The other evening I attended a private tasting event featuring the wine from a new boutique Spanish winery. It was a very pleasant wine—smooth, creamy, and easy to drink. But it was totally devoid of personality or any sense of place, yet alone any sense of that place being Spain. It was, in fact, a prime example of that bane of the current wine scene, an international-style wine. That is, a wine designed to pander to the pernicious ratings points system, but which could as easily have come from Sonoma or Sicily. Moreover, it was ridiculously over-priced.
After an hour or so, this featured wine ran out—it really wasn't that bad—so our host resorted to his own cellar, pulling out a few bottles of Montecillo Reserva, Rioja 2003 ($18), a widely available and always reliable wine, and I was reminded what Spanish wine should taste like.
Good Rioja like this displays that unmistakable dry, dusty quality that reminds me of the experience of entering an old, dark Spanish church on a hot summer's day; the smell of worn stone, ancient wood, and centuries' worth of incense and smoke from the candles of the faithful.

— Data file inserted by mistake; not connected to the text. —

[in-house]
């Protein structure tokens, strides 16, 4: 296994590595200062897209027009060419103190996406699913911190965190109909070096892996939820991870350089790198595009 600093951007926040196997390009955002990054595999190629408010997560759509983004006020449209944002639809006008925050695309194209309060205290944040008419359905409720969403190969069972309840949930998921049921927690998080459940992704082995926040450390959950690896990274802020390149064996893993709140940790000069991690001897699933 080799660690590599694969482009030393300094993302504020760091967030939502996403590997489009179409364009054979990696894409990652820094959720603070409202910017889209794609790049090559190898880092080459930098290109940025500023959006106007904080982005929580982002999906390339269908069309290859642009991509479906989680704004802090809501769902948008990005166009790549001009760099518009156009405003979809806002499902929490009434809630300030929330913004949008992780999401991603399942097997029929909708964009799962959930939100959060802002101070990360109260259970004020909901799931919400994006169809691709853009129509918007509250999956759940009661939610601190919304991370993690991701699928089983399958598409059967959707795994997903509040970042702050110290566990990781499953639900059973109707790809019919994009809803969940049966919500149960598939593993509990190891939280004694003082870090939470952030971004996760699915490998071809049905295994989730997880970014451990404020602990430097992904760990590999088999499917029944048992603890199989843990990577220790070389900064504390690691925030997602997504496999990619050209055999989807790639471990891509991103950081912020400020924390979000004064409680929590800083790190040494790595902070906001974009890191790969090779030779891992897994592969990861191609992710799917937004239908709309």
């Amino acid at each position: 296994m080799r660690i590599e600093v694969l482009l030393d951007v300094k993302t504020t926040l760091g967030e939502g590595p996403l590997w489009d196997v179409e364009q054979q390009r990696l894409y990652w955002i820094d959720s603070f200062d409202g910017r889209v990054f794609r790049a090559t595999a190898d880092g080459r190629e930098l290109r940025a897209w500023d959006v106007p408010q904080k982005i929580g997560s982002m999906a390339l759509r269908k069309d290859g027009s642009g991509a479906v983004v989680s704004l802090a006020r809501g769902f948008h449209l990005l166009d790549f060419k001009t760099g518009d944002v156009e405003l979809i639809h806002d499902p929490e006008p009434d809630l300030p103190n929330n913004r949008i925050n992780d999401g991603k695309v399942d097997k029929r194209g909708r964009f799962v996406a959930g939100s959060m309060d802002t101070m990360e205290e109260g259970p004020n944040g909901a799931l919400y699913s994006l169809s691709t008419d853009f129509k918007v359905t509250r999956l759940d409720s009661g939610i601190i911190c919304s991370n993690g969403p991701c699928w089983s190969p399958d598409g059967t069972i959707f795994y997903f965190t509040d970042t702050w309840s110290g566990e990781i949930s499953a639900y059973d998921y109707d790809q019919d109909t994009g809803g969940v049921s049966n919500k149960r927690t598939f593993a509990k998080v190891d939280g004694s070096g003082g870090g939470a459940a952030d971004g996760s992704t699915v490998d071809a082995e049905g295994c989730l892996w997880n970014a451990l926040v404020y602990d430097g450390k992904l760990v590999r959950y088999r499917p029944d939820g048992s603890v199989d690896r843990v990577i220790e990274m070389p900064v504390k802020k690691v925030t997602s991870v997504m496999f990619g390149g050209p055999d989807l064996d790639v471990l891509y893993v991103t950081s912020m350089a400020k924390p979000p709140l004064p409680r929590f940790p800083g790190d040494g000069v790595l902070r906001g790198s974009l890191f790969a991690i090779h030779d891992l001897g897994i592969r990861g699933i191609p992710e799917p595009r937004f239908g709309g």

This Rioja evokes just such a response in me thanks to its rich, smoky flavors laced with hints of deep mystery. It is as darkly evocative as a painting by Velásquez or Ribera, and quite unmistakably Spanish.
When to Drink: Now
Breathing/Decanting: One hour breathing helps.
Food Pairing: Richer meaty dishes.
Availability: Very good.
See more wines at www.nickonwine.com.
Isn't It Good, Ravenswood
Pretty in (Provençal) Pink
A Fine Argentine Wine